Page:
Games People Play

Barba book cover
Such Small Hands by Andres Barba. Image source: transitbooks.org

Andrés Barba is on stage at Green Apple Books to speak about his novella Such Small Hands. By stage, I mean a wooden fold-out table barely large enough for two people. The interviewer is Yiyun Li, who’s just returned from Moscow. She clutches her Starbucks grande cup as if palpating the carton will bring her back to life. Barba speaks of his wife but not of any children. So why has a forty-something man written a novella about 7 year old girls? Some identity politics fanatics might call it appropriation. I think it’s brilliant writing.

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Let’s not blame the current US President for inspiring Such Small Hands. The idea came from a murderous incident at a girls’ orphanage in 1960s Brazil. Edmund White, author of the Afterword to Such Small Hands, lays the link between Barba and Jean Genet. The 20th century French playwright wrote The Maids after reading a newspaper account of two maids who kill their mistress.

As fate would have it, I saw The Maids performed last night by  Toneelgroep Amsterdam. Now I know that newspapers are not the only link between Such Small Hands and The Maids. A game stands central in both works. And that game, as twisted as it must be, is in essence an act of love.

the mind of a child

Do 7 year old girls love? Barba believes they do. Children have the power of subtle thought, he says. What they lack is the means to express their feelings. And so he does it for them. Barba gives voice to the childish mind in words that can be shockingly beautiful.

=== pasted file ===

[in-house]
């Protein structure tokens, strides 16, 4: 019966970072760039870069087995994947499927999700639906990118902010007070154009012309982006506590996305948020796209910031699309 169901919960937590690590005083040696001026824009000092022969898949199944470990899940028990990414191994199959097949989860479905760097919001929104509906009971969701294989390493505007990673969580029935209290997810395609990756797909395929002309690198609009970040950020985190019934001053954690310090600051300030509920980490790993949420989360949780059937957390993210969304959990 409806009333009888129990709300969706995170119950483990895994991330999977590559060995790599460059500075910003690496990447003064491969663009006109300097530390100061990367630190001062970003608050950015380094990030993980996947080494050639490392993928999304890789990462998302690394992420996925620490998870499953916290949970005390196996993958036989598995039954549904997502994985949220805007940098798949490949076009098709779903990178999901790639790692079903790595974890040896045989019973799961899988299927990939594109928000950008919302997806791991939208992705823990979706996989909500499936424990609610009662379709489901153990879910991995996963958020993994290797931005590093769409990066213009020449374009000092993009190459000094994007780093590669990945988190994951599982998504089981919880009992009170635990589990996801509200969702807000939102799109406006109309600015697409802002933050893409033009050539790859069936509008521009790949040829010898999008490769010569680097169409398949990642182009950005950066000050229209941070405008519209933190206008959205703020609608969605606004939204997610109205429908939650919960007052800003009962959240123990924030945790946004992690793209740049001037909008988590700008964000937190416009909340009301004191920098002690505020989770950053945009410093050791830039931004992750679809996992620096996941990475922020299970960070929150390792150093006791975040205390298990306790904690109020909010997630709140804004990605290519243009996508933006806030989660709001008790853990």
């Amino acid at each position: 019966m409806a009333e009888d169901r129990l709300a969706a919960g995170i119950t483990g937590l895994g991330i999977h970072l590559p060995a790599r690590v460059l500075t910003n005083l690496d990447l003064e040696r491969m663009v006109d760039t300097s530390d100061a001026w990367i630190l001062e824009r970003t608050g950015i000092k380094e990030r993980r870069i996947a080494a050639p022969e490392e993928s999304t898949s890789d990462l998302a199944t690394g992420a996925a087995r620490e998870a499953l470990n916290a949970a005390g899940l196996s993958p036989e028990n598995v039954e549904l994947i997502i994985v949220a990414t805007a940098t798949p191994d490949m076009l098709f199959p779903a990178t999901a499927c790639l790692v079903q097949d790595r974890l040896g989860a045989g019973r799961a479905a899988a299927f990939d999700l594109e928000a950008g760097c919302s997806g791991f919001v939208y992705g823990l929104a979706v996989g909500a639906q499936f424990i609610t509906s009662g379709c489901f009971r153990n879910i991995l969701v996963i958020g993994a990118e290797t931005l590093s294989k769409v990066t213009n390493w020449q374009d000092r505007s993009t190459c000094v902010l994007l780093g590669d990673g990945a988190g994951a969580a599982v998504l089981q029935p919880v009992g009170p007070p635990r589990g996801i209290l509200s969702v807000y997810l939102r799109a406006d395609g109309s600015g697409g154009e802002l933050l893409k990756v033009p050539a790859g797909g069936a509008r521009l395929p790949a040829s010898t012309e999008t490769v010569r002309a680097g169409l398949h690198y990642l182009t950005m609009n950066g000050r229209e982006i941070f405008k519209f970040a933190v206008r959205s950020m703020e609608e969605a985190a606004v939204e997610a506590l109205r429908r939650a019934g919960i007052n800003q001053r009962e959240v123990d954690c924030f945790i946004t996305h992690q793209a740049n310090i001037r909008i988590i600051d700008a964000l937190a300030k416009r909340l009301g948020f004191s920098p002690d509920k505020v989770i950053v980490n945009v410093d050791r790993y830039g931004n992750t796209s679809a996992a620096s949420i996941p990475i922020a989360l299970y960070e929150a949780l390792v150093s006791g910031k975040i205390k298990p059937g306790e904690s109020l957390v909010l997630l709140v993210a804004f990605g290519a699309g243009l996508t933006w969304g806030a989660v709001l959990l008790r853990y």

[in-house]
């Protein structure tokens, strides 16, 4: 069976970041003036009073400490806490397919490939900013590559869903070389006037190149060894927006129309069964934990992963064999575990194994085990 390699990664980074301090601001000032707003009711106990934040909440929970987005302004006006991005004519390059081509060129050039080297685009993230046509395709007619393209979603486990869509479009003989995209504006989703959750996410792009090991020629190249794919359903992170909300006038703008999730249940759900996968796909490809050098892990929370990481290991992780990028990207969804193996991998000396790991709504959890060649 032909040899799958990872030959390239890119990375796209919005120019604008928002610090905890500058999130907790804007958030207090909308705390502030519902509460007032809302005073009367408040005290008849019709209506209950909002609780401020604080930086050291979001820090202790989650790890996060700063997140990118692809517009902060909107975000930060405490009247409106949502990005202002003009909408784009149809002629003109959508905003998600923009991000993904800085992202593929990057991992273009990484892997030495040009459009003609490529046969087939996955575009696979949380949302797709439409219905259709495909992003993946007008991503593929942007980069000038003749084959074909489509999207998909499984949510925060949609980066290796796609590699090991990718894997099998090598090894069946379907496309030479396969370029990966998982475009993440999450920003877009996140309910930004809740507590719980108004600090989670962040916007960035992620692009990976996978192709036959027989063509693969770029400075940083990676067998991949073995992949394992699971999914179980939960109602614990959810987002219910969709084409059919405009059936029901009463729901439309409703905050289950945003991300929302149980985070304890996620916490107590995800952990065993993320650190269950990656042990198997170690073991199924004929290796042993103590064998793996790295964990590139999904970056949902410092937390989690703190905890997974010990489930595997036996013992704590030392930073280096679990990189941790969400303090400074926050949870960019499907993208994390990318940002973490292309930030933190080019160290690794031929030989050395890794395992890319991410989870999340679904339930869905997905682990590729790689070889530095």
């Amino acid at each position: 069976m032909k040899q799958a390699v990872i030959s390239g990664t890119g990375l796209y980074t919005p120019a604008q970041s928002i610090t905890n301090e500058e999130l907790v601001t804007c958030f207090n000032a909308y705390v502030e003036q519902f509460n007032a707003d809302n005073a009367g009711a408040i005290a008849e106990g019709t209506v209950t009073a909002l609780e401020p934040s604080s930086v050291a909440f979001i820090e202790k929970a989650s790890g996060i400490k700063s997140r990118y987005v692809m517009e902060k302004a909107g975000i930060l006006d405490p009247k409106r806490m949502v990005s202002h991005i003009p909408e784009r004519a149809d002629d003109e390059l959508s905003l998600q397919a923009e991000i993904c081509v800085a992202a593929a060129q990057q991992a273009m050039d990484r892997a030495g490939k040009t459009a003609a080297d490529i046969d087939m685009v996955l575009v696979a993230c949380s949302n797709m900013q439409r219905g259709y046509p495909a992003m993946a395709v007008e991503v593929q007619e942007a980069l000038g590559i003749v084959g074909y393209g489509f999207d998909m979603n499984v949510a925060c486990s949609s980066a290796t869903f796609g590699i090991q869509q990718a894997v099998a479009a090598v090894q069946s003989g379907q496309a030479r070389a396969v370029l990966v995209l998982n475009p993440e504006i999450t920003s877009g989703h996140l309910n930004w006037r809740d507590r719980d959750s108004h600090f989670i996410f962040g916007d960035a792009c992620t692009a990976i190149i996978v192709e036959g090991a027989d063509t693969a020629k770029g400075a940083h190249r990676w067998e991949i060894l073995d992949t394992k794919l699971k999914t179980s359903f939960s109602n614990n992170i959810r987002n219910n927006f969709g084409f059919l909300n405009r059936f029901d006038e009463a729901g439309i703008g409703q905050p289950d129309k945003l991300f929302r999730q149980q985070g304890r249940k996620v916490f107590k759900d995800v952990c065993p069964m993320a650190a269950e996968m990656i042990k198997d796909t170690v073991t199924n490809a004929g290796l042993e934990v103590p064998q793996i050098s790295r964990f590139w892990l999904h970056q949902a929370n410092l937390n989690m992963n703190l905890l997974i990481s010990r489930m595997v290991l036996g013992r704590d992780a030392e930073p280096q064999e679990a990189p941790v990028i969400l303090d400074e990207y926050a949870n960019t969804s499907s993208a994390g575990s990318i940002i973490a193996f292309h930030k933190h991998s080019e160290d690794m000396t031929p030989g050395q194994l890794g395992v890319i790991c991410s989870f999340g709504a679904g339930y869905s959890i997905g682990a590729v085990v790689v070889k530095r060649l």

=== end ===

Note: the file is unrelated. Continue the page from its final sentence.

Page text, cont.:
Such Small Hands opens with a cataclysmic accident. 7 year old Marina is the accident’s sole witness. The doctors come to give her the news.

“Marina, your father died instantly and your mother died just now.”

They’d laid everything out beside her, ready for a panic attack, but the attack didn’t come. Marina was still watching the words as if they were an airplane, flying from one end of the hospital room to the other.

orphanage illustration
Madeline. Image source: pinterest.com

Marina is sent to an orphanage for girls. Barba reassures us that single-sex institutions no longer exist. Not so! I am a product of an all-girls high school and that school is very much still alive and kicking. In my day, there were boarders at the school who I imagined to be just as Ludwig Bemelmans described Madeline:

In two straight lines they broke their bread and brushed their teeth and went to bed.

Greek chorus

The girls at the orphanage lead similarly regimented lives. Their days are scheduled; their appearance homogenized. Barba expresses their one-ness in the creepiest possible way: by using the voice of the Greek chorus. Here, the orphans anticipate Marina’s arrival.

Some of us thought she’d be big, others said she’d be our size; some said she’d be very pretty, others didn’t think so. Her first triumph was this: we were no longer all the same.

Marina is the Outsider. She has memories none of the others can share. It’s only a matter of time before they turn on her. Yet the crudeness of the act belies the combustible mixture of hatred and love that inspires it.

One Wednesday night we stole Marina’s doll […] Now she was unprotected, like us. Now she tried to love, and her hunger had no object […]

“Give her back, give me my doll back,” she said.

So we gave her a leg. We broke it off.

“Here.”

And we wanted to say: this is so you’ll look at us. It was easy to love her again then.

Chilling, heart-rending, magnificent.

The Dancing Girl and the Turtle: publication date 01.04.2017